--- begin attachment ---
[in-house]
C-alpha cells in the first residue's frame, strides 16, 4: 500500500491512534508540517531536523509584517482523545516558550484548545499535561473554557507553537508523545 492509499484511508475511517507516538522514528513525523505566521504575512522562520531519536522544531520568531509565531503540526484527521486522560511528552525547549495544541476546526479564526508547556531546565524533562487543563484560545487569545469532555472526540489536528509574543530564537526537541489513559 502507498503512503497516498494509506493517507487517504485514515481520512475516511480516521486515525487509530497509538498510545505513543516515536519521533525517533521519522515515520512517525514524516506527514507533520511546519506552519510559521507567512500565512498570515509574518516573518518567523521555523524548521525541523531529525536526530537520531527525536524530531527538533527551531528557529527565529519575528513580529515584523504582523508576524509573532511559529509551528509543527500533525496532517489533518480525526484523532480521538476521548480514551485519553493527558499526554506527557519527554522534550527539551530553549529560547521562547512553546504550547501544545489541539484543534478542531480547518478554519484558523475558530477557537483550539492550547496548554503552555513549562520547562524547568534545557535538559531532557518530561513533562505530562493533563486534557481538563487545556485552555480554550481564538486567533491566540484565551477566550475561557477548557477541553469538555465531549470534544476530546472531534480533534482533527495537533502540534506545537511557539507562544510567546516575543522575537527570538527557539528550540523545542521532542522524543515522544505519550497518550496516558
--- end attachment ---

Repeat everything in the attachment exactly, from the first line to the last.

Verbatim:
[in-house]
C-alpha cells in the first residue's frame, strides 16, 4: 500500500491512534508540517531536523509584517482523545516558550484548545499535561473554557507553537508523545 492509499484511508475511517507516538522514528513525523505566521504575512522562520531519536522544531520568531509565531503540526484527521486522560511528552525547549495544541476546526479564526508547556531546565524533562487543563484560545487569545469532555472526540489536528509574543530564537526537541489513559 502507498503512503497516498494509506493517507487517504485514515481520512475516511480516521486515525487509530497509538498510545505513543516515536519521533525517533521519522515515520512517525514524516506527514507533520511546519506552519510559521507567512500565512498570515509574518516573518518567523521555523524548521525541523531529525536526530537520531527525536524530531527538533527551531528557529527565529519575528513580529515584523504582523508576524509573532511559529509551528509543527500533525496532517489533518480525526484523532480521538476521548480514551485519553493527558499526554506527557519527554522534550527539551530553549529560547521562547512553546504550547501544545489541539484543534478542531480547518478554519484558523475558530477557537483550539492550547496548554503552555513549562520547562524547568534545557535538559531532557518530561513533562505530562493533563486534557481538563487545556485552555480554550481564538486567533491566540484565551477566550475561557477548557477541553469538555465531549470534544476530546472531534480533534482533527495537533502540534506545537511557539507562544510567546516575543522575537527570538527557539528550540523545542521532542522524543515522544505519550497518550496516558